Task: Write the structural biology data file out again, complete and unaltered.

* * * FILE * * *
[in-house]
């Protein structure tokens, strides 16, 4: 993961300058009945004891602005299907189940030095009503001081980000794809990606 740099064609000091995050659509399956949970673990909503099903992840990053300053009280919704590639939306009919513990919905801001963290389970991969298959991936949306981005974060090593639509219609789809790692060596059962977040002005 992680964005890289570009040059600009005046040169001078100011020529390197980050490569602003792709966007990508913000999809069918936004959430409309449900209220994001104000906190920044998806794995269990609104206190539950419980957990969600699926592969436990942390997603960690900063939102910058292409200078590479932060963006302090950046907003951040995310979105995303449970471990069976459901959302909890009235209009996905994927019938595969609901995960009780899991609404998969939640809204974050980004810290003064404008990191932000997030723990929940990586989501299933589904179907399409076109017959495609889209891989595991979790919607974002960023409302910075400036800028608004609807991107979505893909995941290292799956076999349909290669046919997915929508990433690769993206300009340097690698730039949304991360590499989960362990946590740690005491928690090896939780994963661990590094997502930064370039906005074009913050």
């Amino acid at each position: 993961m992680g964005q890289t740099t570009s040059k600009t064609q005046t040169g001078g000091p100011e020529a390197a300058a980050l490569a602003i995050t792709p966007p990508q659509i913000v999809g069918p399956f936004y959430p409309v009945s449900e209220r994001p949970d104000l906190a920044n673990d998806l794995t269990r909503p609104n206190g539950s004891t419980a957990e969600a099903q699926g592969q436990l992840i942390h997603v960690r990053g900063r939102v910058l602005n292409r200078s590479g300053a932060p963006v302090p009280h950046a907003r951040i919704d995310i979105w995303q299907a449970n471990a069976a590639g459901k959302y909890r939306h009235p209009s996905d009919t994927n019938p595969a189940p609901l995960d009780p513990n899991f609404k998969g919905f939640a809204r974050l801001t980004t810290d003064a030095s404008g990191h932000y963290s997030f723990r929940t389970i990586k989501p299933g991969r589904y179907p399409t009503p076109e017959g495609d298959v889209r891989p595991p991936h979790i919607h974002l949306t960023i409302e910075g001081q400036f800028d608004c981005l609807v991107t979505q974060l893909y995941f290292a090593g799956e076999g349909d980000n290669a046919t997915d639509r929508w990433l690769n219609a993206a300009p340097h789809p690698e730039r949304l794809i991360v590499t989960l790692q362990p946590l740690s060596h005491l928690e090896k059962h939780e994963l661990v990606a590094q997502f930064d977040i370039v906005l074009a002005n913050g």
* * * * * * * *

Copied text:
[in-house]
């Protein structure tokens, strides 16, 4: 993961300058009945004891602005299907189940030095009503001081980000794809990606 740099064609000091995050659509399956949970673990909503099903992840990053300053009280919704590639939306009919513990919905801001963290389970991969298959991936949306981005974060090593639509219609789809790692060596059962977040002005 992680964005890289570009040059600009005046040169001078100011020529390197980050490569602003792709966007990508913000999809069918936004959430409309449900209220994001104000906190920044998806794995269990609104206190539950419980957990969600699926592969436990942390997603960690900063939102910058292409200078590479932060963006302090950046907003951040995310979105995303449970471990069976459901959302909890009235209009996905994927019938595969609901995960009780899991609404998969939640809204974050980004810290003064404008990191932000997030723990929940990586989501299933589904179907399409076109017959495609889209891989595991979790919607974002960023409302910075400036800028608004609807991107979505893909995941290292799956076999349909290669046919997915929508990433690769993206300009340097690698730039949304991360590499989960362990946590740690005491928690090896939780994963661990590094997502930064370039906005074009913050």
């Amino acid at each position: 993961m992680g964005q890289t740099t570009s040059k600009t064609q005046t040169g001078g000091p100011e020529a390197a300058a980050l490569a602003i995050t792709p966007p990508q659509i913000v999809g069918p399956f936004y959430p409309v009945s449900e209220r994001p949970d104000l906190a920044n673990d998806l794995t269990r909503p609104n206190g539950s004891t419980a957990e969600a099903q699926g592969q436990l992840i942390h997603v960690r990053g900063r939102v910058l602005n292409r200078s590479g300053a932060p963006v302090p009280h950046a907003r951040i919704d995310i979105w995303q299907a449970n471990a069976a590639g459901k959302y909890r939306h009235p209009s996905d009919t994927n019938p595969a189940p609901l995960d009780p513990n899991f609404k998969g919905f939640a809204r974050l801001t980004t810290d003064a030095s404008g990191h932000y963290s997030f723990r929940t389970i990586k989501p299933g991969r589904y179907p399409t009503p076109e017959g495609d298959v889209r891989p595991p991936h979790i919607h974002l949306t960023i409302e910075g001081q400036f800028d608004c981005l609807v991107t979505q974060l893909y995941f290292a090593g799956e076999g349909d980000n290669a046919t997915d639509r929508w990433l690769n219609a993206a300009p340097h789809p690698e730039r949304l794809i991360v590499t989960l790692q362990p946590l740690s060596h005491l928690e090896k059962h939780e994963l661990v990606a590094q997502f930064d977040i370039v906005l074009a002005n913050g």